Tuesday, October 23, 2012
The Horrors of the Writer Advice Machine
Posted by LD Keach on Tuesday, October 23, 2012
Okay, maybe I'm being a bit dramatic.
My point is that writers do a lot and often go unappreciated—until someone wants our money. There is an entire industry out there dedicated to sucking the green cash-blood out of writers' veins, and it's called the Writing Advice Machine. (Or, at least, I call it that.) There are thousands of outlets out there, happy to offer writers kindly advice as to how to go out and make Stephen King millions—for the low-low price of $59.99! There are workshops and conferences and scores of how-to books just thrilled for the chance to make us better authors (plus shipping and handling.) What a deal, right? Stevie McPumpernickle is speaking at the Spiffydome for one day only and, even though he only wrote one mid-list thriller back in the 80's, he still knows The Secret to Publishing Success! And it can be yours for just 10 low monthly payments!
Obviously, when a reputable name in publishing speaks at a venue or writes a book, it can be a good decision to take a look at that product. But, the savvy writer will steer clear of workshops and seminars hosted by no-name or small time authors for ridiculous piles of money. And yes, while I myself happen to be small time, you'll note that I'm not asking for that juicy jugular vein of yours from which I may suck your precious monetary funds. I write this blog because I love you. I looove you, my precious...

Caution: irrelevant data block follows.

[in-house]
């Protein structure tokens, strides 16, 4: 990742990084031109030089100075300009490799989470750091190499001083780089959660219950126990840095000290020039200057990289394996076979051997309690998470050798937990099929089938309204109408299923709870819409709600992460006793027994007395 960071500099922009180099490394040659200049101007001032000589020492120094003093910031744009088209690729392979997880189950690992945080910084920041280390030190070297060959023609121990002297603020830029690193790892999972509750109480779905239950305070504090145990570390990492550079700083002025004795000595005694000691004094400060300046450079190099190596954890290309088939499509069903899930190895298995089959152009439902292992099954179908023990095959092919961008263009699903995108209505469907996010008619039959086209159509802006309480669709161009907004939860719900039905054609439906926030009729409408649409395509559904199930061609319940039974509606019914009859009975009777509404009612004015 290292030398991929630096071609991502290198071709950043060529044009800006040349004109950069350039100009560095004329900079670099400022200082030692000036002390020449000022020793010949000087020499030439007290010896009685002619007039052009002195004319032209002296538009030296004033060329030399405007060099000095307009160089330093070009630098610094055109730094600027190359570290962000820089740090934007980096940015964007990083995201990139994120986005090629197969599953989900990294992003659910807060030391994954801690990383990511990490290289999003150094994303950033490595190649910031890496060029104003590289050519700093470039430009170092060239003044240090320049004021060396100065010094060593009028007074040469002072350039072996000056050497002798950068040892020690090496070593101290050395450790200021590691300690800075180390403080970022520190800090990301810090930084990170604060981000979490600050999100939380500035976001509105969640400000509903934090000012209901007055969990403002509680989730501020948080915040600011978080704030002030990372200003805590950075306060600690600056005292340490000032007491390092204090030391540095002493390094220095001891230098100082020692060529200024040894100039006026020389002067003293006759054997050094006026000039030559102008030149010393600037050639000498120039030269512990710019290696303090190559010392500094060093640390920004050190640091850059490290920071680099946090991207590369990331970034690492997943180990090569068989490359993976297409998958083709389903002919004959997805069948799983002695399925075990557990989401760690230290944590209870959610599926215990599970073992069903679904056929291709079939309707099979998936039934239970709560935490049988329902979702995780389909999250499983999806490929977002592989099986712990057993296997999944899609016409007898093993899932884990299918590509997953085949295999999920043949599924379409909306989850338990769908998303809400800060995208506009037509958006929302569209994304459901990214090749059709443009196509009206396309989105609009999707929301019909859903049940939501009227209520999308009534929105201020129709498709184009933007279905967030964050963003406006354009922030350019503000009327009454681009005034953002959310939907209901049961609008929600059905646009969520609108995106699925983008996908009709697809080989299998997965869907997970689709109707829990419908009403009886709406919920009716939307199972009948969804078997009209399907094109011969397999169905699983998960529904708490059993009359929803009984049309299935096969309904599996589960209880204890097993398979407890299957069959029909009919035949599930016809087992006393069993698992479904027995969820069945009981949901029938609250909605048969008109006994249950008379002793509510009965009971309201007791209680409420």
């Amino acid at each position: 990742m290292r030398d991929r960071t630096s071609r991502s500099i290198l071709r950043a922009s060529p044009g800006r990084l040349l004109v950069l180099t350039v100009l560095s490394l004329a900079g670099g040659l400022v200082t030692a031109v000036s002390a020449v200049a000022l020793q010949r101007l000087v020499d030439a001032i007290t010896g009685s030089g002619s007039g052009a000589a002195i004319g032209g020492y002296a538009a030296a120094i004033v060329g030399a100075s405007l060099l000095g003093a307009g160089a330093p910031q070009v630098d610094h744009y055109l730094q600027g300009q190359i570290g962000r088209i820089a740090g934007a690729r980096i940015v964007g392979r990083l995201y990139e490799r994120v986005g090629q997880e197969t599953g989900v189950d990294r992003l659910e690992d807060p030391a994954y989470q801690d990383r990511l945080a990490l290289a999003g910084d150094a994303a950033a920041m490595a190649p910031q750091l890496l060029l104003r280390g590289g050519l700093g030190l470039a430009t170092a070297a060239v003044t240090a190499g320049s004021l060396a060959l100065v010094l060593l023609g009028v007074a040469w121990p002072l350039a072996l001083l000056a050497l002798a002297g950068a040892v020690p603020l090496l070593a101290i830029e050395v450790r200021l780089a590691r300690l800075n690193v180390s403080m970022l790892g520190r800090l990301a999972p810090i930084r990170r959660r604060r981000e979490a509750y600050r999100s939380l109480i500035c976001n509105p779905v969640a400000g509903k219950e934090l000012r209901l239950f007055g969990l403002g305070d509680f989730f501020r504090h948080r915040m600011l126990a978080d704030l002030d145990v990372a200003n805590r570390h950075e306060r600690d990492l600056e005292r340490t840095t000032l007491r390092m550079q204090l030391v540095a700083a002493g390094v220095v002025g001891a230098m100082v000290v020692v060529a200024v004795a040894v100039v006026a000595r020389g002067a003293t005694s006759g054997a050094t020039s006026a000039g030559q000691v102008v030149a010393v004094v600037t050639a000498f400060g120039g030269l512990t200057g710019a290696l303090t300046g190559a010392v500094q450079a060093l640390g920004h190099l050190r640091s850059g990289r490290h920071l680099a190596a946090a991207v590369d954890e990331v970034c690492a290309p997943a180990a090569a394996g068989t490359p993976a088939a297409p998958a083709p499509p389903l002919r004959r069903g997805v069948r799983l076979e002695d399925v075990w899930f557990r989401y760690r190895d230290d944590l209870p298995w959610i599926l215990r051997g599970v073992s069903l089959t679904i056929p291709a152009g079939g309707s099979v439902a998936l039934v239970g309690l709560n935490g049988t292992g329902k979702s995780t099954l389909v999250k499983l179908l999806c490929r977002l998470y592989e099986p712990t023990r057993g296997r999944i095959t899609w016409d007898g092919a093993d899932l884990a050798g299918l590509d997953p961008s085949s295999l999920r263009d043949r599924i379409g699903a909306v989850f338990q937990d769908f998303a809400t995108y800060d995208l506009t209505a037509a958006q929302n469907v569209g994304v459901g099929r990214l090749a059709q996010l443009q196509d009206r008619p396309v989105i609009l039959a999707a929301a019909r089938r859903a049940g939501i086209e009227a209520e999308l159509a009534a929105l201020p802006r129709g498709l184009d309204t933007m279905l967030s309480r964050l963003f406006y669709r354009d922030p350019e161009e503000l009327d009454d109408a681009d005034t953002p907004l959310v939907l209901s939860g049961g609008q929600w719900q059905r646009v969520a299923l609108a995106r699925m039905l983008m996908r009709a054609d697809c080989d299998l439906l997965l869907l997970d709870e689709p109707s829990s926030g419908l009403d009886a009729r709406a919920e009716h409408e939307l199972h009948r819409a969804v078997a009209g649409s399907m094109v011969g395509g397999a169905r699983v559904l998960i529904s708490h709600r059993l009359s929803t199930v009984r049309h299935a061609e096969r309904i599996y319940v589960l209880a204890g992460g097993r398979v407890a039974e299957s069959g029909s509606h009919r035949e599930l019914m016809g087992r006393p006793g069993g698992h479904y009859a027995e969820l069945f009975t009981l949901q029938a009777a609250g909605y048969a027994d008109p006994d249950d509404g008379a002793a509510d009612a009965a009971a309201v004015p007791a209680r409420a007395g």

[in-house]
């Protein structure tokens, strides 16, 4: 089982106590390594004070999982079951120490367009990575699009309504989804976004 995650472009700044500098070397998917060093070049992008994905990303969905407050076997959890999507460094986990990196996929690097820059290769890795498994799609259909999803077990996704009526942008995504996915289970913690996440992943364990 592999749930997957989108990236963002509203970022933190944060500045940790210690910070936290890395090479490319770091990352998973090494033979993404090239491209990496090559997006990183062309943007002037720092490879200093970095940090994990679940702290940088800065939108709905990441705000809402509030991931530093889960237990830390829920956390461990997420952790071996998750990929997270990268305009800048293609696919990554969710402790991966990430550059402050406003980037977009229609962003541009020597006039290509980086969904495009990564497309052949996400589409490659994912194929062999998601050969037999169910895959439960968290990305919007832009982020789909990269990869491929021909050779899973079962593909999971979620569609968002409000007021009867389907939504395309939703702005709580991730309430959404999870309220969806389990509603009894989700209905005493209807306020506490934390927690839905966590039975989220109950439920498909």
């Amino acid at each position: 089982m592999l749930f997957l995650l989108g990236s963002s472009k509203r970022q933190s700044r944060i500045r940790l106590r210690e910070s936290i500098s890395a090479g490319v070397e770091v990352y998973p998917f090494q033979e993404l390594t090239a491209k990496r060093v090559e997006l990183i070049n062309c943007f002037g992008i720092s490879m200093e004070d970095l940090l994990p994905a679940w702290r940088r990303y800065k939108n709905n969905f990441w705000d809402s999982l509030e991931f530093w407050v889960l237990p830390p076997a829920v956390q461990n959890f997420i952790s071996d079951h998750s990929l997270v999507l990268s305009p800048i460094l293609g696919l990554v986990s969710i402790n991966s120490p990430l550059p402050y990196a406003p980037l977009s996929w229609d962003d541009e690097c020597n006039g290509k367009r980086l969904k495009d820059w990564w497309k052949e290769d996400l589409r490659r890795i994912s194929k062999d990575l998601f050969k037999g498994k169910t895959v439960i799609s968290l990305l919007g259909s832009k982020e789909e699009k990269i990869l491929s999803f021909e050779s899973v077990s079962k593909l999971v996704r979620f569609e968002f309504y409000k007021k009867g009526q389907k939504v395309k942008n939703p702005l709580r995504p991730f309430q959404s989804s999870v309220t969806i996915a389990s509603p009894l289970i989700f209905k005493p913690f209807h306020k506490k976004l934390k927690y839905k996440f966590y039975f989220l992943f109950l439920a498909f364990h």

Ahem, anyway, the Writing Advice Machine is an industry in and of itself. It is built on the audience of hopeful writers. If all those workshops and books actually made every customer the author millionaires they said they could, then there would be no amateur writers left. (Nor would there be any Expert Hobbyists like myself.) And the sad thing is, there just isn't enough room in publishing for all the professionals they claim to be able to make. Of course, the machine does contain some of good information for some fresh-out-of-the-box writers; if it's your First Submission Ever, do glance at a library copy of Writer's Market. You'll find some good stuff. If you're about to enter grad school, please accept my condolences and pick up a copy of Poets & Writers. Worship at the loving feet of Duotrope. But, apart from those notable exceptions, paying for Writing Advice is largely useless—and your wallet might get mowed down.
So, if you find you've signed up for a subscription or a conference that gives you the same information I'm giving you, then get your money back. And don't eat the complimentary buffet; hotel food is awful. Come, sit down next to me, and I'll be happy to tell you what an abysmal path it is you've chosen for yourself, free of charge.
And I'll always be happy to tell you about the mid-list thriller I wrote back in the 80's. All you have to do is ask.